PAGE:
for using Fractal Geometry in Rapid Prototyping and Tissue Engineering
Fractal geometry (also called 'organic mathematics’) offers
more possibilities to describe natural forms and structures (of
which a tree with all its branches is a perfect example) than traditional
Euclidean mathematics. By iterating complex functions (polynomials,
transcendental functions and their inversions) natural forms can
be constructed. Superformulas are available to reduce rather complex
fractal images to simple standards, as is demonstrated by the inverse
of a complex sinus (being a rod) that results in a tube. A fractal
is scale-invariant and has hardly any mathematical restriction.
Therefore the factual applications of fractal geometry are only
restricted by the state of micro- and nanotechnology.
Patent application *
Jules Ruis, managing director of Fractal Consultancy, has a patent
pending since end 2006 on a procedure to make use of fractal geometry
for the design and production of artificial human and/or animal organs, more
specifically human blood vessels. The designed structures can be
presented in a two dimensional as well as a three dimensional way.
The patent pending also emphasizes the application of fractal geometry
for the direction of print- and injectionheads in equipment used
for the applying of materials (inkjet printing and methods of direct
writing), and equipment that directs laserbeams and electronic beams
* Complete title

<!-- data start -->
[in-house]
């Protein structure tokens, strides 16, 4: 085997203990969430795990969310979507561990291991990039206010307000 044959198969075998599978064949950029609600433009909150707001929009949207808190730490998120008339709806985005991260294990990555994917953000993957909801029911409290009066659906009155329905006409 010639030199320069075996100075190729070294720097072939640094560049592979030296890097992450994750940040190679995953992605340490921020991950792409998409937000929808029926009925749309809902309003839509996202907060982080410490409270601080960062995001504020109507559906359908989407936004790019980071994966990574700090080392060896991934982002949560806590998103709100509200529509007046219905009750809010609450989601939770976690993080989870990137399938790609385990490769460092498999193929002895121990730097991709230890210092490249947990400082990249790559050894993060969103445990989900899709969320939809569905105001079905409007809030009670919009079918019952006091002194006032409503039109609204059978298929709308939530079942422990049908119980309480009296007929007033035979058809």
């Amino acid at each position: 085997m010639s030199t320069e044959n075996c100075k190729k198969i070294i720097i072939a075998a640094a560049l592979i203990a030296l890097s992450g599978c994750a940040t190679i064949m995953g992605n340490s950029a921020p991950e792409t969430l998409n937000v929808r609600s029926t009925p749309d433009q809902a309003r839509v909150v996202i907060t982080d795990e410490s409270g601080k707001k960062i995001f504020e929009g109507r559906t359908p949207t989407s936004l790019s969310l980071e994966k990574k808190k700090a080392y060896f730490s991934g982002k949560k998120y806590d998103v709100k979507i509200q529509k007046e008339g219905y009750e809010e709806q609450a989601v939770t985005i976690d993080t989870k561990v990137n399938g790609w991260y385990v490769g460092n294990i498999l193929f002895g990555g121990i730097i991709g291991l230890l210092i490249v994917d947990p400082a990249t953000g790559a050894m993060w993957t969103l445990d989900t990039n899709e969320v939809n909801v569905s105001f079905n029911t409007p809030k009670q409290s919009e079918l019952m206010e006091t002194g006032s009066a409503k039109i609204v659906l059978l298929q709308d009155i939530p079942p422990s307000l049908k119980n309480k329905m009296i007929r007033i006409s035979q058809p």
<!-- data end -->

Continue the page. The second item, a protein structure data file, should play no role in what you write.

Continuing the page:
“Procedure for the manufacturing of artificial human/animal
organs as well as for the manufacturing of scaffolds to be used
in these manufactures by making use of fractal geometry”.
1. A production method for rapid prototyping machines, to make scaffolds
of biologically degradable polymers for the production of blood
vessels. This method distinguishes itself by direct generation of
.bmp files so that slicing of huge CAD/CAM files is no longer required.
By using fractal geometry changes in the parameters (corrections
and redirections) can be easily realised as well in the design as
in the actual product.
2. The invented method can also be used for the design and manufacture
of a new generation fab@home machines, relatively simple rp-machines
for educational uses and applications in the art sector. The cost
of such a machine can be estimated at about € 2.000 and can
replace more costly (€ 20.000 to
€ 50.000 apiece) professional rapid prototype equipment.
Fractal Consultancy is looking for companies that are interested
in taking (exclusive or non-exclusive) license on the invented fractal
technology. The preferred construction is the composition of a consortium
for exploiting the patent pending. Fractal Consultancy wants to
be a part of this consortium by bringing in its patent.
Jules Ruis, Fractal Consultancy, Son-Eindhoven, The Netherlands,
tel. +31 499 47 10 55; internet: www.fractal.org; e-mail: Jules.Ruis@fractal.org